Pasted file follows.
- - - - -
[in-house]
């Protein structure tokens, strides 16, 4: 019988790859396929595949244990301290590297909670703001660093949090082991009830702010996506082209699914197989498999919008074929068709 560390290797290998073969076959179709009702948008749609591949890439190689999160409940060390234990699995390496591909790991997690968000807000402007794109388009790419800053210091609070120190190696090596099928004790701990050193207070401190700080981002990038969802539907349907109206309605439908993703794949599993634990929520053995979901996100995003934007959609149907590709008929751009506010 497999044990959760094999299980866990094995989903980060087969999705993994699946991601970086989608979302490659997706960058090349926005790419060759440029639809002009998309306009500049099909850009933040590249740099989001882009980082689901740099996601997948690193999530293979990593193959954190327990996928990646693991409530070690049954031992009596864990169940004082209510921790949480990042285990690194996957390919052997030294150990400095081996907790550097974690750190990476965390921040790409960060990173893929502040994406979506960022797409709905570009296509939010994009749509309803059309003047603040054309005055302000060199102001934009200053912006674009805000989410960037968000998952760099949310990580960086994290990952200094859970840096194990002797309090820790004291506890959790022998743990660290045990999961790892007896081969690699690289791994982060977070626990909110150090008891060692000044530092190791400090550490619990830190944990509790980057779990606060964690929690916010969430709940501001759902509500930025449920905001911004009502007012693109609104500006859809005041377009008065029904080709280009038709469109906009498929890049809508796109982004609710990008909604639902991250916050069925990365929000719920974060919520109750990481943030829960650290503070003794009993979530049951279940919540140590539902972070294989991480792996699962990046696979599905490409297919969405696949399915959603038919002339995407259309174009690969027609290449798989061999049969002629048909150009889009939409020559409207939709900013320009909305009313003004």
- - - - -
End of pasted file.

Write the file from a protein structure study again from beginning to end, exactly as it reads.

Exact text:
[in-house]
């Protein structure tokens, strides 16, 4: 019988790859396929595949244990301290590297909670703001660093949090082991009830702010996506082209699914197989498999919008074929068709 560390290797290998073969076959179709009702948008749609591949890439190689999160409940060390234990699995390496591909790991997690968000807000402007794109388009790419800053210091609070120190190696090596099928004790701990050193207070401190700080981002990038969802539907349907109206309605439908993703794949599993634990929520053995979901996100995003934007959609149907590709008929751009506010 497999044990959760094999299980866990094995989903980060087969999705993994699946991601970086989608979302490659997706960058090349926005790419060759440029639809002009998309306009500049099909850009933040590249740099989001882009980082689901740099996601997948690193999530293979990593193959954190327990996928990646693991409530070690049954031992009596864990169940004082209510921790949480990042285990690194996957390919052997030294150990400095081996907790550097974690750190990476965390921040790409960060990173893929502040994406979506960022797409709905570009296509939010994009749509309803059309003047603040054309005055302000060199102001934009200053912006674009805000989410960037968000998952760099949310990580960086994290990952200094859970840096194990002797309090820790004291506890959790022998743990660290045990999961790892007896081969690699690289791994982060977070626990909110150090008891060692000044530092190791400090550490619990830190944990509790980057779990606060964690929690916010969430709940501001759902509500930025449920905001911004009502007012693109609104500006859809005041377009008065029904080709280009038709469109906009498929890049809508796109982004609710990008909604639902991250916050069925990365929000719920974060919520109750990481943030829960650290503070003794009993979530049951279940919540140590539902972070294989991480792996699962990046696979599905490409297919969405696949399915959603038919002339995407259309174009690969027609290449798989061999049969002629048909150009889009939409020559409207939709900013320009909305009313003004």